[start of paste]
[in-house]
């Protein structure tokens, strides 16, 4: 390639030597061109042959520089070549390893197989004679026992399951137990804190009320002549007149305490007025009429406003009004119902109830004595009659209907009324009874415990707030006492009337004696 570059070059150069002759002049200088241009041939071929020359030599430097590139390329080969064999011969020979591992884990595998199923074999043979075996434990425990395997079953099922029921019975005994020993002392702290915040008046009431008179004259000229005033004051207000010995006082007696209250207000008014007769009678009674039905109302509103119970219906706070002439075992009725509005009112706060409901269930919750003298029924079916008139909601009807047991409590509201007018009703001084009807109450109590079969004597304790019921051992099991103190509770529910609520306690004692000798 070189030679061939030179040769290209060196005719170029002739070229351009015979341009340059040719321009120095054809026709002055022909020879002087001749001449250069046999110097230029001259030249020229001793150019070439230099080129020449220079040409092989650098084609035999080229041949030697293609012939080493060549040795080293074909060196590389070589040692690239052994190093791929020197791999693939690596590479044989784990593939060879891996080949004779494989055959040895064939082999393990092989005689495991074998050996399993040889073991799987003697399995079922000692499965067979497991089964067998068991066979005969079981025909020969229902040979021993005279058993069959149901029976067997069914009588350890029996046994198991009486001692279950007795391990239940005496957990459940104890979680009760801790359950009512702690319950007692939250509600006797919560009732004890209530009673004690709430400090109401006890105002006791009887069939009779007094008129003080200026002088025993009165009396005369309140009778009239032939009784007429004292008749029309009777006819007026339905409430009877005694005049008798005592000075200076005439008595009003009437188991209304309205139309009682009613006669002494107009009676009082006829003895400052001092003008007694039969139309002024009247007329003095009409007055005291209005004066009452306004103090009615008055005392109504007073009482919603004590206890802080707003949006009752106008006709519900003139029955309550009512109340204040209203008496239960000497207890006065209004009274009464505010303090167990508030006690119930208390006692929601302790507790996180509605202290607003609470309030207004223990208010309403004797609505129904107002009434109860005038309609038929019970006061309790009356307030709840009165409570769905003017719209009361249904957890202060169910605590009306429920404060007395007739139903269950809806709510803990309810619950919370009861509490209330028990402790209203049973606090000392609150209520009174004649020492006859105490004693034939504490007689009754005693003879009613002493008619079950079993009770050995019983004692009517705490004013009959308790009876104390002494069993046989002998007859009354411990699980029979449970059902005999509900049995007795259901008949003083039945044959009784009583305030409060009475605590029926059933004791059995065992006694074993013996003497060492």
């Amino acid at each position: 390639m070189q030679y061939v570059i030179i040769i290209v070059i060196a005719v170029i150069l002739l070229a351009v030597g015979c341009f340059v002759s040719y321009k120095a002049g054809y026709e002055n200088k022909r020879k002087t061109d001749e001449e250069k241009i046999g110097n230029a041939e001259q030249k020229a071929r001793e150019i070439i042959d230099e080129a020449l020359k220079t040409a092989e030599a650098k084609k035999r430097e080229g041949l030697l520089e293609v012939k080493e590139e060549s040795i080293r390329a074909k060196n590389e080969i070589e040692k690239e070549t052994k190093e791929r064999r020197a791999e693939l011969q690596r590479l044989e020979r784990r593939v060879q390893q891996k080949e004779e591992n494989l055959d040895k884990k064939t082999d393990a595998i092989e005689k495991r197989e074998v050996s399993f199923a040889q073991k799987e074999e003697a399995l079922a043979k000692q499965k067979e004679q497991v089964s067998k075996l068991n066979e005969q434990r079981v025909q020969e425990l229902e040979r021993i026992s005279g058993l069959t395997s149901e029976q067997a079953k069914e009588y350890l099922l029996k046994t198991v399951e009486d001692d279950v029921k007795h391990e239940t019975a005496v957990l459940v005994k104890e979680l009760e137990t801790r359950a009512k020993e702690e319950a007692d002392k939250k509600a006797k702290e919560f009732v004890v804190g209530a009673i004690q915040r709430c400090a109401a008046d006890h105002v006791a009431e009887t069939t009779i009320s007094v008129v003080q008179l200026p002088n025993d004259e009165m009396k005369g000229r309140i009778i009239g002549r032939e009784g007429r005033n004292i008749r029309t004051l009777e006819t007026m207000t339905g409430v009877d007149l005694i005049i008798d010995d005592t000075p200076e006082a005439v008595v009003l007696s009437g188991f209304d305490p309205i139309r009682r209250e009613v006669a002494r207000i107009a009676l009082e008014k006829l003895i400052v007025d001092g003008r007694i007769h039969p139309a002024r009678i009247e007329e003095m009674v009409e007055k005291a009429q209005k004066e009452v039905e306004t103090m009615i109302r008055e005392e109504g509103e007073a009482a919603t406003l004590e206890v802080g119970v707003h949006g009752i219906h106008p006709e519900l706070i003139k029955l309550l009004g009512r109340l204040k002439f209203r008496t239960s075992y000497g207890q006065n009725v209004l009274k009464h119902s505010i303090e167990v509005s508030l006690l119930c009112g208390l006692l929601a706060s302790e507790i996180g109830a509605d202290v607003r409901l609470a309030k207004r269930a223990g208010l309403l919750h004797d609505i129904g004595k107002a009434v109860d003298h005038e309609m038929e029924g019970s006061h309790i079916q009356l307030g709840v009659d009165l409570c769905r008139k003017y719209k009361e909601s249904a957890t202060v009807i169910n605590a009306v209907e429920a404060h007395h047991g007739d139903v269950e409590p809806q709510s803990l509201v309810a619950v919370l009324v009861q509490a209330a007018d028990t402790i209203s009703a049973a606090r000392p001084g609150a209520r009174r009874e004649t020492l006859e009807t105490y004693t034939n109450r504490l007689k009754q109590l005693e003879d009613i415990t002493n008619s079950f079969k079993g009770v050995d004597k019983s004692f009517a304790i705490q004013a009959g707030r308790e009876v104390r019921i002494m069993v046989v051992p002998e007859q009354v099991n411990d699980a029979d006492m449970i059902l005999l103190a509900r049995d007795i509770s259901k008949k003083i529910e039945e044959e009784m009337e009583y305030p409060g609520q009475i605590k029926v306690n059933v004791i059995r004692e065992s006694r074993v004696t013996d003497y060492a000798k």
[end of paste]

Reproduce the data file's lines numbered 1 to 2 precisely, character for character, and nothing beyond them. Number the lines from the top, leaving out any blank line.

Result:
[in-house]
């Protein structure tokens, strides 16, 4: 390639030597061109042959520089070549390893197989004679026992399951137990804190009320002549007149305490007025009429406003009004119902109830004595009659209907009324009874415990707030006492009337004696 570059070059150069002759002049200088241009041939071929020359030599430097590139390329080969064999011969020979591992884990595998199923074999043979075996434990425990395997079953099922029921019975005994020993002392702290915040008046009431008179004259000229005033004051207000010995006082007696209250207000008014007769009678009674039905109302509103119970219906706070002439075992009725509005009112706060409901269930919750003298029924079916008139909601009807047991409590509201007018009703001084009807109450109590079969004597304790019921051992099991103190509770529910609520306690004692000798 070189030679061939030179040769290209060196005719170029002739070229351009015979341009340059040719321009120095054809026709002055022909020879002087001749001449250069046999110097230029001259030249020229001793150019070439230099080129020449220079040409092989650098084609035999080229041949030697293609012939080493060549040795080293074909060196590389070589040692690239052994190093791929020197791999693939690596590479044989784990593939060879891996080949004779494989055959040895064939082999393990092989005689495991074998050996399993040889073991799987003697399995079922000692499965067979497991089964067998068991066979005969079981025909020969229902040979021993005279058993069959149901029976067997069914009588350890029996046994198991009486001692279950007795391990239940005496957990459940104890979680009760801790359950009512702690319950007692939250509600006797919560009732004890209530009673004690709430400090109401006890105002006791009887069939009779007094008129003080200026002088025993009165009396005369309140009778009239032939009784007429004292008749029309009777006819007026339905409430009877005694005049008798005592000075200076005439008595009003009437188991209304309205139309009682009613006669002494107009009676009082006829003895400052001092003008007694039969139309002024009247007329003095009409007055005291209005004066009452306004103090009615008055005392109504007073009482919603004590206890802080707003949006009752106008006709519900003139029955309550009512109340204040209203008496239960000497207890006065209004009274009464505010303090167990508030006690119930208390006692929601302790507790996180509605202290607003609470309030207004223990208010309403004797609505129904107002009434109860005038309609038929019970006061309790009356307030709840009165409570769905003017719209009361249904957890202060169910605590009306429920404060007395007739139903269950809806709510803990309810619950919370009861509490209330028990402790209203049973606090000392609150209520009174004649020492006859105490004693034939504490007689009754005693003879009613002493008619079950079993009770050995019983004692009517705490004013009959308790009876104390002494069993046989002998007859009354411990699980029979449970059902005999509900049995007795259901008949003083039945044959009784009583305030409060009475605590029926059933004791059995065992006694074993013996003497060492």